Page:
Mind Body Medicine
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Sahaja yoga in the management of moderate to severe asthma: a randomised controlled trial.
Authors Manocha R. Marks GB. Kenchington P. Peters D. Salome CM.
Institution Natural Therapies Unit, Royal Hospital for Women, NSW, Australia.
Source Thorax. 57(2):110-5, 2002 Feb.
Abstract BACKGROUND: Sahaja Yoga is a traditional system of meditation based on yogic principles which may be used for therapeutic purposes. A study was undertaken to assess the effectiveness of this therapy as an adjunctive tool in the management of asthma in adult patients who remained symptomatic on moderate to high doses of inhaled steroids. METHODS: A parallel group, double blind, randomised controlled trial was conducted. Subjects were randomly allocated to Sahaja yoga and control intervention groups. Both the yoga and the control interventions required the subjects to attend a 2 hour session once a week for 4 months. Asthma related quality of life (AQLQ, range 0-4), Profile of Mood States (POMS), level of airway hyperresponsiveness to methacholine (AHR), and a diary card based combined asthma score (CAS, range 0-12) reflecting symptoms, bronchodilator usage, and peak expiratory flow rates were measured at the end of the treatment period and again 2 months later. RESULTS: Twenty one of 30 subjects randomised to the yoga intervention and 26 of 29 subjects randomised to the control group were available for assessment at the end of treatment. The improvement in AHR at the end of treatment was 1.5 doubling doses (95% confidence interval (CI) 0.0 to 2.9, p=0.047) greater in the yoga intervention group than in the control group. Differences in AQLQ score (0.41, 95% CI -0.04 to 0.86) and CAS (0.9, 95% CI -0.9 to 2.7) were not significant (p>0.05). The AQLQ mood subscale did improve more in the yoga group than in the control group (difference 0.63, 95% CI 0.06 to 1.20), as did the summary POMS score (difference 18.4, 95% CI 0.2 to 36.5, p=0.05). There were no significant differences between the two groups at the 2 month follow up assessment. CONCLUSIONS: This randomised controlled trial has shown that the practice of Sahaja yoga does have limited beneficial effects on some objective and subjective measures of the impact of asthma. Further work is required to understand the mechanism underlying the observed effectsand to establish whether elements of this intervention may be clinically valuable in patients with severe asthma.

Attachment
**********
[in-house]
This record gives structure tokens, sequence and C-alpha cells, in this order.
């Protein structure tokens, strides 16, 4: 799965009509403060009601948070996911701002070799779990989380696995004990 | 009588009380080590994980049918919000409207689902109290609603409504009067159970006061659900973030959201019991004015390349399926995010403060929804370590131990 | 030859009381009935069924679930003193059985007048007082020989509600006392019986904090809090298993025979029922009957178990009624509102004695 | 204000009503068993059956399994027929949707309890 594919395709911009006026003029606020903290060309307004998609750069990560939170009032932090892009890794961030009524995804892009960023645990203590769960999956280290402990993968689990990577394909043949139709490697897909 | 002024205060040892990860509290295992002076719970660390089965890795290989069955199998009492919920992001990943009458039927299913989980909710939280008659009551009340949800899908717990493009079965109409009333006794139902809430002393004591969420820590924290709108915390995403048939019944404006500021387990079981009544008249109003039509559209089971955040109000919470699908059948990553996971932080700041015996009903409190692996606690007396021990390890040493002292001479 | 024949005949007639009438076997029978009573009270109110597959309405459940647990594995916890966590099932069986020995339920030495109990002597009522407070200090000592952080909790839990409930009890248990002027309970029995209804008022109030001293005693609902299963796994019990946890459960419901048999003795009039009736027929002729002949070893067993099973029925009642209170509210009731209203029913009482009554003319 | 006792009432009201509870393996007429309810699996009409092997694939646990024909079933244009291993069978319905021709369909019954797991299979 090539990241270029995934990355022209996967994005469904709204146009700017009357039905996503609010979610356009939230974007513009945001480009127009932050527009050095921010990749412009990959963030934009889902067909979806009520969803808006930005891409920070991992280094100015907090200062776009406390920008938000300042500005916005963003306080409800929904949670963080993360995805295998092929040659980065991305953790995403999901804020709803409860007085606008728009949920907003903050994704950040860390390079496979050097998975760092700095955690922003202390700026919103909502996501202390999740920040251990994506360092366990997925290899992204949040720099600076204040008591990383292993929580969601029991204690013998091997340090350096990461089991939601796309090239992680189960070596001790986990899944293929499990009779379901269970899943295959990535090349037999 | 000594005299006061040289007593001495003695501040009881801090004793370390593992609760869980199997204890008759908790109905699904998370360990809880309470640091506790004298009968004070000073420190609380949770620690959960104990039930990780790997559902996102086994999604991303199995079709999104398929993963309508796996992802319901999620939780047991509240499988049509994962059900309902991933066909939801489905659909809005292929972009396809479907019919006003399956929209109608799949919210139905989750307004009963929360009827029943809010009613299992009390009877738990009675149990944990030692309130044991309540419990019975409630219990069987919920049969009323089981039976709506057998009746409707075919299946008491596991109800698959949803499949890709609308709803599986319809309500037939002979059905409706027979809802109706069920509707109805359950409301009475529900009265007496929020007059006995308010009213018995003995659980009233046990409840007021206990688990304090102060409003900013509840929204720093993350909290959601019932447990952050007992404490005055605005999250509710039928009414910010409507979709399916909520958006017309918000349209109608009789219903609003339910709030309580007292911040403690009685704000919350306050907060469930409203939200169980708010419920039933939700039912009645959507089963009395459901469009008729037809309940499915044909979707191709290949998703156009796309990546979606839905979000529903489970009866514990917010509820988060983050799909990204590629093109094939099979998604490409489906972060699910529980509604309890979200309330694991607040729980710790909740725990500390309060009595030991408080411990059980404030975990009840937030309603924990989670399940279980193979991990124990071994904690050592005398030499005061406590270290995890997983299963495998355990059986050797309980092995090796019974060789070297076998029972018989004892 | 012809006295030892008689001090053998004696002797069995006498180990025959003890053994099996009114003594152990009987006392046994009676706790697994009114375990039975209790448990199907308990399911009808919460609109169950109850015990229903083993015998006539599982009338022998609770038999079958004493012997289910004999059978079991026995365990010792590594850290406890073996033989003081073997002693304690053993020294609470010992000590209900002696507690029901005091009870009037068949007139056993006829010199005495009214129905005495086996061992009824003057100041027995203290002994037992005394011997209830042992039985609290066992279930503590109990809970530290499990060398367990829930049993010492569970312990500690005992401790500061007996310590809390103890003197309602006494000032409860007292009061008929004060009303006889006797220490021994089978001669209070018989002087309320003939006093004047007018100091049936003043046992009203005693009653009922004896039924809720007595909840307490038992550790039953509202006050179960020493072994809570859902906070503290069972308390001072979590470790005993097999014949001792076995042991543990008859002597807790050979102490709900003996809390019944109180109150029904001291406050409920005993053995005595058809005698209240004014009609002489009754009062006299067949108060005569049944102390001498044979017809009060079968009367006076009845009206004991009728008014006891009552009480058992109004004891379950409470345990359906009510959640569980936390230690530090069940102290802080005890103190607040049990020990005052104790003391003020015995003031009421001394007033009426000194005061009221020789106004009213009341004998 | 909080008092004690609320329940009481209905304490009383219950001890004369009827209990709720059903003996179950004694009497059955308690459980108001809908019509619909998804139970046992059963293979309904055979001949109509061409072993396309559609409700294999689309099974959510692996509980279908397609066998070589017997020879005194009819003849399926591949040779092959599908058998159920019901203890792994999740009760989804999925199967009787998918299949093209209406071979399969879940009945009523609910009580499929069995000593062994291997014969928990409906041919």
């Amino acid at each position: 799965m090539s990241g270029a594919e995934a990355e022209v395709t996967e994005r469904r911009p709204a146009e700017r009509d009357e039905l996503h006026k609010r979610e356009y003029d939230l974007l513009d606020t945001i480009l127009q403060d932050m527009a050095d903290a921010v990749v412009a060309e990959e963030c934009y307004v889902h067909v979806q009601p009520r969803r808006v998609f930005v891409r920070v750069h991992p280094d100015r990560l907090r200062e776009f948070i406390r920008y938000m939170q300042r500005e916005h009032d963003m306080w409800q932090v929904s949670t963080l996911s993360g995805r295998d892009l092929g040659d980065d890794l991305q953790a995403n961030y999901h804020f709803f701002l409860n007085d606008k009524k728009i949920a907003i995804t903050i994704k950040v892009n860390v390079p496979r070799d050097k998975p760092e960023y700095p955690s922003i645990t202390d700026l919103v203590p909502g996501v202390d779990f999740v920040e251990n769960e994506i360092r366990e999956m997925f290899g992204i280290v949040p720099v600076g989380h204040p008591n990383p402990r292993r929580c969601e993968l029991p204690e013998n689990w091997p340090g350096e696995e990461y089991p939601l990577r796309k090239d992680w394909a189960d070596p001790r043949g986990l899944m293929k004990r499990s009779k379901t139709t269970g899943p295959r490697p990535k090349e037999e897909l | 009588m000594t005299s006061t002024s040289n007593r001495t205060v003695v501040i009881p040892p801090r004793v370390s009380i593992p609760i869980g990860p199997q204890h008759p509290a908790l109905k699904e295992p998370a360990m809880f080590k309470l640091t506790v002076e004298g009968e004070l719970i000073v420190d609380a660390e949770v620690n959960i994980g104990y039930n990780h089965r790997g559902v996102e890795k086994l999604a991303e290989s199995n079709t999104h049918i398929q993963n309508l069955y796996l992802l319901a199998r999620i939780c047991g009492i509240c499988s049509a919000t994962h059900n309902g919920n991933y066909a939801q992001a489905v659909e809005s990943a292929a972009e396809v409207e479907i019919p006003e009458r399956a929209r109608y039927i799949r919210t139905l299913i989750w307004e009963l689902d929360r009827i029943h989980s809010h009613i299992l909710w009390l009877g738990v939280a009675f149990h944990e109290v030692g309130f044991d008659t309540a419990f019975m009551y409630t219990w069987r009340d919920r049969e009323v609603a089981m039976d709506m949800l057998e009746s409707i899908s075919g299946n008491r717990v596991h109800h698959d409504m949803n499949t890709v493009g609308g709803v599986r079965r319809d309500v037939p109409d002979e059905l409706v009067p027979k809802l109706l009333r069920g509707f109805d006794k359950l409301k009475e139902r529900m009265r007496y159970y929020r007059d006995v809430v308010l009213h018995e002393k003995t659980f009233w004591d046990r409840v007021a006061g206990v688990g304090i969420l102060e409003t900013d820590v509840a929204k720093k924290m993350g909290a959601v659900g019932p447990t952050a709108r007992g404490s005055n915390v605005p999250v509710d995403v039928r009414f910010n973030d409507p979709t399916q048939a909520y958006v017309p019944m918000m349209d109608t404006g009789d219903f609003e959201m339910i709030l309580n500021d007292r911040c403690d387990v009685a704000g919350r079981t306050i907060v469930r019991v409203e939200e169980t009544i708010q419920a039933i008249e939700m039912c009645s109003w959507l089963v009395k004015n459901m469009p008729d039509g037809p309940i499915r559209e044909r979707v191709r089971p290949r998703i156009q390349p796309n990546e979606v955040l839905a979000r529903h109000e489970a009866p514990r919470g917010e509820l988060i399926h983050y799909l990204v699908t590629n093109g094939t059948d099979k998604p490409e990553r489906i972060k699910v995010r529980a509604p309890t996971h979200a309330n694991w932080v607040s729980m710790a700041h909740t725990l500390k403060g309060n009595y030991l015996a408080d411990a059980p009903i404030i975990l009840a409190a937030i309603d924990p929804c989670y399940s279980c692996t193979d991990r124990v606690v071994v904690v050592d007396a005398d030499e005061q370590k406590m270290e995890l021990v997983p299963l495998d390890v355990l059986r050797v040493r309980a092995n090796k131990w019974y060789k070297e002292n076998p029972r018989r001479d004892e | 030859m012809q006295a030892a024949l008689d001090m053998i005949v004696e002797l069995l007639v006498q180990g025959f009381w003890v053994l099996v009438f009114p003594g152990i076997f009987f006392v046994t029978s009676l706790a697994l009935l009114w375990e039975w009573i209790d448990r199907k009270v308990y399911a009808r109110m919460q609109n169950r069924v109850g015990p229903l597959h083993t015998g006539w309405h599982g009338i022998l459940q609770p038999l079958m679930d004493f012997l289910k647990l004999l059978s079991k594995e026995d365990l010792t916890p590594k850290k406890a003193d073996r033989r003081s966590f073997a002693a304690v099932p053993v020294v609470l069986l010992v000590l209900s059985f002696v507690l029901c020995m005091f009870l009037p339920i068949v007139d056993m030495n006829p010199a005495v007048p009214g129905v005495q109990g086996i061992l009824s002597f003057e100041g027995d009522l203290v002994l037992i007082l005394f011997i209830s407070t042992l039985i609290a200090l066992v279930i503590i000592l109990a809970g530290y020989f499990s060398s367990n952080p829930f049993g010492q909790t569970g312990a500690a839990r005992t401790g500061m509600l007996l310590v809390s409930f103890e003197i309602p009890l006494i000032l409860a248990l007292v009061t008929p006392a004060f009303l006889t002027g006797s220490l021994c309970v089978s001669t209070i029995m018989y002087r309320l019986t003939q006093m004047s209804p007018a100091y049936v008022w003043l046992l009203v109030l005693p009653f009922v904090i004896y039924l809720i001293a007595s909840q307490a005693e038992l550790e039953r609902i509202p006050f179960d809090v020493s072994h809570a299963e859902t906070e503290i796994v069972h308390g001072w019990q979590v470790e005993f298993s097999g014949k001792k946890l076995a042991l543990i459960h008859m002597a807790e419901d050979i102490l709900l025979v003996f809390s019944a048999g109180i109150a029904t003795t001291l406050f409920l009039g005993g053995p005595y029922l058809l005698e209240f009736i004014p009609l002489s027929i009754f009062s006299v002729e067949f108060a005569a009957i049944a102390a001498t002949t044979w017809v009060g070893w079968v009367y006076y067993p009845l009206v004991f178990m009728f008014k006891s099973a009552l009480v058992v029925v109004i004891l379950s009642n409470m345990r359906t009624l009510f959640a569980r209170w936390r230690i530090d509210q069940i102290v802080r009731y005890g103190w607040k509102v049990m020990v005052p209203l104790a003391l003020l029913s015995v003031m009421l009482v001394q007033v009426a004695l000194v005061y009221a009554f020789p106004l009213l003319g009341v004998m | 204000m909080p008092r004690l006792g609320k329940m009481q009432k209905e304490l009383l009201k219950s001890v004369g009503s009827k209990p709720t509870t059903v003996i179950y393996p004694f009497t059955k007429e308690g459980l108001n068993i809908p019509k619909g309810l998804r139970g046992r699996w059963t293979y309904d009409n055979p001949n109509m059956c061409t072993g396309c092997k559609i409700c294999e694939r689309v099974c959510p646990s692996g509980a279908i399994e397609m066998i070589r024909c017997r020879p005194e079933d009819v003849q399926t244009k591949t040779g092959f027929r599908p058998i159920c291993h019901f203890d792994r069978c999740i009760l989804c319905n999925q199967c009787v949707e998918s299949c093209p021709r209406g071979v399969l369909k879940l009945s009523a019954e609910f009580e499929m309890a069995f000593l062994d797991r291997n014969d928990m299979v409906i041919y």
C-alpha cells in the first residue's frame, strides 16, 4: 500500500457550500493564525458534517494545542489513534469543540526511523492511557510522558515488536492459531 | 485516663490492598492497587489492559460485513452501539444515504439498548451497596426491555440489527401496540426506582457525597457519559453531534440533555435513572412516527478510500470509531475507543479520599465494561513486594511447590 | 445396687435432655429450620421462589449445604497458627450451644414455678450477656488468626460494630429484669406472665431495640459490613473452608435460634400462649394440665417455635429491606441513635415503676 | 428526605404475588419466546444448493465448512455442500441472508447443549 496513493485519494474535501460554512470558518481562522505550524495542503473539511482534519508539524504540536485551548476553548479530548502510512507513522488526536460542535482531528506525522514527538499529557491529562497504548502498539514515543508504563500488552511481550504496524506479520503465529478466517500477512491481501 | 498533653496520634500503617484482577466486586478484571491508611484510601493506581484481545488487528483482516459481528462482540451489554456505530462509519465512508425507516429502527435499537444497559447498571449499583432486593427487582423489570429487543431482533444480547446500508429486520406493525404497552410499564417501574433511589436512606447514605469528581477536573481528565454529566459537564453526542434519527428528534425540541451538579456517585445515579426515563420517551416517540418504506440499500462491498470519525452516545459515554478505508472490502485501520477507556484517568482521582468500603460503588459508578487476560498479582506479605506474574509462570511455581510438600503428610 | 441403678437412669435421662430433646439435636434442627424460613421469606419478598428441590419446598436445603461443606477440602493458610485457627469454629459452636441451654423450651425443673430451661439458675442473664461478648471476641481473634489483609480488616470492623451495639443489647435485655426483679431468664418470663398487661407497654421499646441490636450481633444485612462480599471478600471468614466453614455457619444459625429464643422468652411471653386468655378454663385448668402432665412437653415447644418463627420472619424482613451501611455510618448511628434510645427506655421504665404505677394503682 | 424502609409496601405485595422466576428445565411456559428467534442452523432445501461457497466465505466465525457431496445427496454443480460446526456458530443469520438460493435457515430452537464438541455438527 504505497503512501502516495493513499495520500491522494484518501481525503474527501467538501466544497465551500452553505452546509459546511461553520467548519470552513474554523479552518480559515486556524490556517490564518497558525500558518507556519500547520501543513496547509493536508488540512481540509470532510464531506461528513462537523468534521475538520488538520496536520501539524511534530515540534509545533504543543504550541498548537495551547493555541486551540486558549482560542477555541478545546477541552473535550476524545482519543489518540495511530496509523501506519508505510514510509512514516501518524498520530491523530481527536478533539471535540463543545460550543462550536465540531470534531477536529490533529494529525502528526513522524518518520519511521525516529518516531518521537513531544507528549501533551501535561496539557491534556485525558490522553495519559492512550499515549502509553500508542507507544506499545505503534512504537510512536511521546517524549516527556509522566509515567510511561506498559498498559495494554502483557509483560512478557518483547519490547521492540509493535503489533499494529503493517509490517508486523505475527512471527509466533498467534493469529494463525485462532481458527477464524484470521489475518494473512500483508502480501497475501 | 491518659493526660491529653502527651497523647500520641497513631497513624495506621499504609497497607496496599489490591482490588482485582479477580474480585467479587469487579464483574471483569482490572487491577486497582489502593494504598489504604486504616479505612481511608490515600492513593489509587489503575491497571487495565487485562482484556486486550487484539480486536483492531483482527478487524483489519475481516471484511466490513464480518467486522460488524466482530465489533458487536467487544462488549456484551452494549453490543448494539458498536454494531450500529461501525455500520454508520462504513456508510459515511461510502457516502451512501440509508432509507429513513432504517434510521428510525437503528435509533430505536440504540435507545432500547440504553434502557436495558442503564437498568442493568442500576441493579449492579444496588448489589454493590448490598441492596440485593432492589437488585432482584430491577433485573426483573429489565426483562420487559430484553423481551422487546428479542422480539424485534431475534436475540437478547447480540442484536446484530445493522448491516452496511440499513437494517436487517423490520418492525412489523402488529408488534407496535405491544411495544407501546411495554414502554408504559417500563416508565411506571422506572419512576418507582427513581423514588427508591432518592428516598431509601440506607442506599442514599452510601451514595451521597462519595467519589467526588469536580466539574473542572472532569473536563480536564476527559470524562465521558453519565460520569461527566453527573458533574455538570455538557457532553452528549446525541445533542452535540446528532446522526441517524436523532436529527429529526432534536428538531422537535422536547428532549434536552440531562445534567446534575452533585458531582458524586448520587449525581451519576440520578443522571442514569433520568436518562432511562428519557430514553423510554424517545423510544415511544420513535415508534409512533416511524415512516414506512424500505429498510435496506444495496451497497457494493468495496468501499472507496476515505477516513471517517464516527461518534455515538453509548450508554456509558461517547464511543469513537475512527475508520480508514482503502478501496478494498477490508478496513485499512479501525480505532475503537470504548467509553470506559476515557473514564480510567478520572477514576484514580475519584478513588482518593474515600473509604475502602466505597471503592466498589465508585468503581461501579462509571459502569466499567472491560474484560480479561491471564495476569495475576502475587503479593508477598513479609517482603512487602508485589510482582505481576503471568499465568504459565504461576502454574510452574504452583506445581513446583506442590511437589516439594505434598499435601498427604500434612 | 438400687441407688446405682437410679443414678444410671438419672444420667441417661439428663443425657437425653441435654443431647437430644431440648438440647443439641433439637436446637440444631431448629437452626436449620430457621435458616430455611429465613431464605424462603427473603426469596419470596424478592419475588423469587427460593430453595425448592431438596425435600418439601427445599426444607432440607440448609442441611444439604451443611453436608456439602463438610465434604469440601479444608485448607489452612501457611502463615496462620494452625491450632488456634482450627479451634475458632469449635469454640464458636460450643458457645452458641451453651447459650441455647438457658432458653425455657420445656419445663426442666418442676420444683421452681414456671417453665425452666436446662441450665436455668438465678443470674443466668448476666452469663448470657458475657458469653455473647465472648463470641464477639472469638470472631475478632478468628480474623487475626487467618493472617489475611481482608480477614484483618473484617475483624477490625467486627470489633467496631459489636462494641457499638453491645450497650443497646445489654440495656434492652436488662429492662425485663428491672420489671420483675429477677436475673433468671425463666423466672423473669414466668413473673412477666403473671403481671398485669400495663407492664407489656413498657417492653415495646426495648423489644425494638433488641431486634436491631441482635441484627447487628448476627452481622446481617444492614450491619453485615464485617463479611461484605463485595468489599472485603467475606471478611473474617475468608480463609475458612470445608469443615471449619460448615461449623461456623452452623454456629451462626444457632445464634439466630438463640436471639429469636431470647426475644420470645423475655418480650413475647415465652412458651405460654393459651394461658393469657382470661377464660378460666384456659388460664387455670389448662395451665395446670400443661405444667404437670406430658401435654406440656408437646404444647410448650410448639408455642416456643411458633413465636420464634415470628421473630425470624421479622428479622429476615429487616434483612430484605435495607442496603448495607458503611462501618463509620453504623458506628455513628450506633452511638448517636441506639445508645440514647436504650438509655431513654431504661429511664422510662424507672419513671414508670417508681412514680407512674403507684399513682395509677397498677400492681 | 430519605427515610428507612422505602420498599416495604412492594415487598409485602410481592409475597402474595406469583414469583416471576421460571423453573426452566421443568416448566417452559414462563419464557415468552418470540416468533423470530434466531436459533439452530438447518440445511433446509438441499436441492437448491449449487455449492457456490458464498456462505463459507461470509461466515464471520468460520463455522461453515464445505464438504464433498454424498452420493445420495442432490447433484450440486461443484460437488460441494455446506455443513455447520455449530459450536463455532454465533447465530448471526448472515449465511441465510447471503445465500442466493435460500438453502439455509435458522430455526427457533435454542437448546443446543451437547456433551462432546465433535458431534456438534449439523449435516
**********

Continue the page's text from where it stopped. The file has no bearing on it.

The physiological correlates of Kundalini Yoga meditation: a study of a yoga master.
Authors Arambula P. Peper E. Kawakami M. Gibney KH.
Institution San Francisco State University, California, USA. petearambula@earthlink.net
Source Applied Psychophysiology & Biofeedback. 26(2):147-53, 2001 Jun.